Corruption is the common denominator in violence and impunity in Mexico, according to two criminal justice experts from an international non-governmental organization.
In an interview with the newspaper El Economista, the executive director of the Open Society Justice Initiative (OSJI) said violence in Mexico doesn’t discriminate, and emphasized that corruption, including collusion between authorities and organized crime, is a large part of the problem.
“We see that collusion between authorities and drug cartels is a problem [that creates] economic and physical violence,” James Goldston said.
With regard to impunity, the director said that between 2000 and 2013 at least 41 state governors were accused of corruption but only 16 were investigated and just four were arrested.
A report completed by the University of the Americas Puebla determined that impunity in Mexico has worsened over the past two years and the nation’s security and justice institutions are largely to blame.
A new Open Society report entitled Corruption that kills: why Mexico needs an international mechanism to combat impunity seeks to address the growing problem.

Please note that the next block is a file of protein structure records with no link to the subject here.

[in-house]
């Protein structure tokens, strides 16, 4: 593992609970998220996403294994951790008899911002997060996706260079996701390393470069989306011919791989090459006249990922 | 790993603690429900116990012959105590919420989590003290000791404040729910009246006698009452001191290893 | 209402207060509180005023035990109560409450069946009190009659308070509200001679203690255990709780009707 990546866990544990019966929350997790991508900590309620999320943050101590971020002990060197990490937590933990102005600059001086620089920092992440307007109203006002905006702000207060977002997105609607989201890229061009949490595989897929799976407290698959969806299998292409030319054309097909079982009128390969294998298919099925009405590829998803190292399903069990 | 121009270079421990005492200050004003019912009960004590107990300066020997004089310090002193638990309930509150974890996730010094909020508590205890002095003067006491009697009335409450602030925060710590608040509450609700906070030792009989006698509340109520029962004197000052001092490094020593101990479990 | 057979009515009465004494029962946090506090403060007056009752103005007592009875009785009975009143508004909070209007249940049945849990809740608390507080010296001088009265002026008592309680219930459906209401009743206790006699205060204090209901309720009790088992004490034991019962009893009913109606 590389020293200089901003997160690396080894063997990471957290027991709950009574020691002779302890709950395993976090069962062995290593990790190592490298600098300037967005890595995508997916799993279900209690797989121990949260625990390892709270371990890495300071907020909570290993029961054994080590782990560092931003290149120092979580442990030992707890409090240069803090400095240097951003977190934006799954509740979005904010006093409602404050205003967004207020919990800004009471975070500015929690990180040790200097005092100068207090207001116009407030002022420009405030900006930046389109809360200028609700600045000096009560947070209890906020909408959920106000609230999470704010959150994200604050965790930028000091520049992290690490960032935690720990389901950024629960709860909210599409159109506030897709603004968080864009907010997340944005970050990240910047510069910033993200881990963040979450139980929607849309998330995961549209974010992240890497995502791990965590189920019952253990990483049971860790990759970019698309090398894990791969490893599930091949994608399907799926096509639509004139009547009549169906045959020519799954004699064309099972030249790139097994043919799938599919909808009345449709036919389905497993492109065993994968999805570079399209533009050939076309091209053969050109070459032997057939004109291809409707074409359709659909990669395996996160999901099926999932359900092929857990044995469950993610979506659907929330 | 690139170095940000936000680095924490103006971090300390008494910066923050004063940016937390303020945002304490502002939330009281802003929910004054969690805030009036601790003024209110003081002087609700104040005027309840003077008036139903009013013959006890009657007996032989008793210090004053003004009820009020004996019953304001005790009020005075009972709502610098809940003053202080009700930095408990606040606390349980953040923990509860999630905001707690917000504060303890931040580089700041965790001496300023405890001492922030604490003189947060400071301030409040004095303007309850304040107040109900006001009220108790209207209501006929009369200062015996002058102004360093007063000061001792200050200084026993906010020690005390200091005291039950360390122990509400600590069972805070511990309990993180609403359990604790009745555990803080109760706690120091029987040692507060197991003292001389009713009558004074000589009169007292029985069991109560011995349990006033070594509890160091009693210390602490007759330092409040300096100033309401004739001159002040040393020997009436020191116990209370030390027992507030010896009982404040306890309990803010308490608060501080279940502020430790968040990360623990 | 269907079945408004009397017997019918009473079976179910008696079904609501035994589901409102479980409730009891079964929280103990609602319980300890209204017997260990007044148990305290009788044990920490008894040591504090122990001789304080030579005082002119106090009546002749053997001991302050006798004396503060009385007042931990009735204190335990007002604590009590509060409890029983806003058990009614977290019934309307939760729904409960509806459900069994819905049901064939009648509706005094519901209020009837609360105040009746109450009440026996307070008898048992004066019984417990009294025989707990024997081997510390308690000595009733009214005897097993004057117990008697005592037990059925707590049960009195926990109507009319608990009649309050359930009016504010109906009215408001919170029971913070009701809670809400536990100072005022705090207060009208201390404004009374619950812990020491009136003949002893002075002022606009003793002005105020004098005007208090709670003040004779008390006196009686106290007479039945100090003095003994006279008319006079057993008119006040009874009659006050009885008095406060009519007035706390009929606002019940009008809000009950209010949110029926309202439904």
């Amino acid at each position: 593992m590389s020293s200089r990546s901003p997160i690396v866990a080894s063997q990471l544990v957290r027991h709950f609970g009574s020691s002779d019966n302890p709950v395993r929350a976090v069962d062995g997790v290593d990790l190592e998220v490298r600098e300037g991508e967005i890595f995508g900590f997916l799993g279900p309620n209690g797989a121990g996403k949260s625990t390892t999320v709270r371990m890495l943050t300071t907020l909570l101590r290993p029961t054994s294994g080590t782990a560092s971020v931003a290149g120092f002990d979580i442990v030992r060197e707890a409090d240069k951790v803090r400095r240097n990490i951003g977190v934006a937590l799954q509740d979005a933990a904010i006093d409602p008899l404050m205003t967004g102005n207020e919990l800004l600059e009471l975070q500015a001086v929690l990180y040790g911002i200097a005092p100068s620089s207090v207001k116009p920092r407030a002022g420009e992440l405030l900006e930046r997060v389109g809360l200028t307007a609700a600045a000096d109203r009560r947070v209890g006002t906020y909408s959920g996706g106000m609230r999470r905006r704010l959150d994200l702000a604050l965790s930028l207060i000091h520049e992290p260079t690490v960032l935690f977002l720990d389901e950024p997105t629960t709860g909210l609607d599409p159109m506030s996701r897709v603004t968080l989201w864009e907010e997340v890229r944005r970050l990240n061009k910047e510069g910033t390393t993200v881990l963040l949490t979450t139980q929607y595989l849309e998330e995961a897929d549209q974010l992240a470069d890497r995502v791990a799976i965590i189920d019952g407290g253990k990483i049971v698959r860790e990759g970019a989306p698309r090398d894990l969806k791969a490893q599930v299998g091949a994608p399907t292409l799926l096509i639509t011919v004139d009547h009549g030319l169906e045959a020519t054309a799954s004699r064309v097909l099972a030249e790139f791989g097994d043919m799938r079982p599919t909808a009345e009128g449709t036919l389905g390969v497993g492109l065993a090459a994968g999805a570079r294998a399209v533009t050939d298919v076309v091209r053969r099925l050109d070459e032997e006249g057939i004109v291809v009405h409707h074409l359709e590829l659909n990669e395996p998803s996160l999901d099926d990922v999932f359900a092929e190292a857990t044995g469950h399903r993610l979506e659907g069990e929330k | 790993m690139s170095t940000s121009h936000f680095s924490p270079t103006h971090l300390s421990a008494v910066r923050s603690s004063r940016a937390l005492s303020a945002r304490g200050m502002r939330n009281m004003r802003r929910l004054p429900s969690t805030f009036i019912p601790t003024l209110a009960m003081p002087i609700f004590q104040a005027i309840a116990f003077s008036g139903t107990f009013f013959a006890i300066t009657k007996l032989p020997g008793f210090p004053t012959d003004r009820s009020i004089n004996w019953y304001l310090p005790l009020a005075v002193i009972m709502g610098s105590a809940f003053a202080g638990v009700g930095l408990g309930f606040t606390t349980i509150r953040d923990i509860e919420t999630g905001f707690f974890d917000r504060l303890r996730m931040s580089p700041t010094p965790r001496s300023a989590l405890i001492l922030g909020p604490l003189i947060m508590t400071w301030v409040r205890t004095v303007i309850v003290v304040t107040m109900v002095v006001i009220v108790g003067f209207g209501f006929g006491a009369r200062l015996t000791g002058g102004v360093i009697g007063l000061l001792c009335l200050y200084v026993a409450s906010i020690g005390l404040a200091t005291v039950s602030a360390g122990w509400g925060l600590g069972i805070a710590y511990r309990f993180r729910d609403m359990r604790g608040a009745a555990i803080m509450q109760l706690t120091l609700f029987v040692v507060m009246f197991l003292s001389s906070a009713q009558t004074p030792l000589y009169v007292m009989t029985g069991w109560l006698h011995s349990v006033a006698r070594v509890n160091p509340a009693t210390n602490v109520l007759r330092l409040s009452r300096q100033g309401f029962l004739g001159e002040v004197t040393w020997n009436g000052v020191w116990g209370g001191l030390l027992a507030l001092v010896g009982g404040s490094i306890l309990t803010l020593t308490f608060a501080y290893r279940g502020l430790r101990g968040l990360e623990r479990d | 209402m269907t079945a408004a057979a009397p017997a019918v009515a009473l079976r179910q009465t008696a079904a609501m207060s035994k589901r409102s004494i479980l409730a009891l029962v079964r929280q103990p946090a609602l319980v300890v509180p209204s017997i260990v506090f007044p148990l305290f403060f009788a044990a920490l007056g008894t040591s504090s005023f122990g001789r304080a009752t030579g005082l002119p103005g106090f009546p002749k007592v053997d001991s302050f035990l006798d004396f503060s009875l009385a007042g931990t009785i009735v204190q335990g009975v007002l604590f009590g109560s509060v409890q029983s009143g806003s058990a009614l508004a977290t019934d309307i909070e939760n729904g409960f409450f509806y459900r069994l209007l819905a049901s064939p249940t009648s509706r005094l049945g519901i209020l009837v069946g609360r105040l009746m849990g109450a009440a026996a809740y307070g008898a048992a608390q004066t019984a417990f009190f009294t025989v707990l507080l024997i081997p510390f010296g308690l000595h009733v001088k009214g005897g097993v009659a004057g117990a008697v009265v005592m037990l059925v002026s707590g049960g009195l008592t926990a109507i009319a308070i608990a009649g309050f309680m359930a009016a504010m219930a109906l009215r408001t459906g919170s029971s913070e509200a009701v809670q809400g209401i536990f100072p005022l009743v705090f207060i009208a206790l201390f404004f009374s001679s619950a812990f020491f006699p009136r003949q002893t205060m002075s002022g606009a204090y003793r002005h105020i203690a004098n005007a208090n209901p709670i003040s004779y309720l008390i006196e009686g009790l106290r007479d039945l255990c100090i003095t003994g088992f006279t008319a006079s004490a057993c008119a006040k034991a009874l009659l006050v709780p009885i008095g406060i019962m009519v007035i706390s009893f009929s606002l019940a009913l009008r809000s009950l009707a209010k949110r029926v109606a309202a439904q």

“To properly investigate and prosecute the atrocity crimes and related acts of corruption . . . Mexico’s justice system urgently needs outside support . . . If the tide of impunity afflicting the country is ever going to turn, Mexico needs help in the form of an international justice mechanism,” the report said.
“The key to overcoming [impunity] is to fix the justice system and assure that there is accountability for these atrocities,” explained Eric Witte, the senior project manager on national trials of grave crimes for the OSJI.
Mexico implemented a new criminal justice system in 2016 but a year after it went into effect National Security Commissioner Renato Sales said it had descended into a “procedural hell” that led to an increase in crime.
In December, a report published by the Washington Post also charged that the system is in turmoil.
Witte said that Mexican people have lost confidence in the nation’s institutions, supporting his claim by citing a statistic that only 2% of crimes are reported to authorities.
He added that militarization of the nation’s security policy has led to a pattern of security forces wrongly targeting innocent young people for crimes they haven’t committed.
“A lot of the time they suspect young people of being involved [in organized crime] when they are not,” he said.
He also warned of the danger of large numbers of young Mexicans losing hope in the future of their country because of the high levels of violent crime.
Last year was Mexico’s most violent in at least two decades, with more than 29,000 homicides.
If growing insecurity is not halted, Witte said, Mexico runs the risk of seeing a mass exodus of the nation’s youth, as has occurred in other countries that have endured high levels of insecurity.
“The young people leave their country to look for a [better] future somewhere else. They lose hope in their own nation and that obviously has economic effects . . . It’s time to do something more radical to end the crisis,” he said.
Source: El Economista (sp)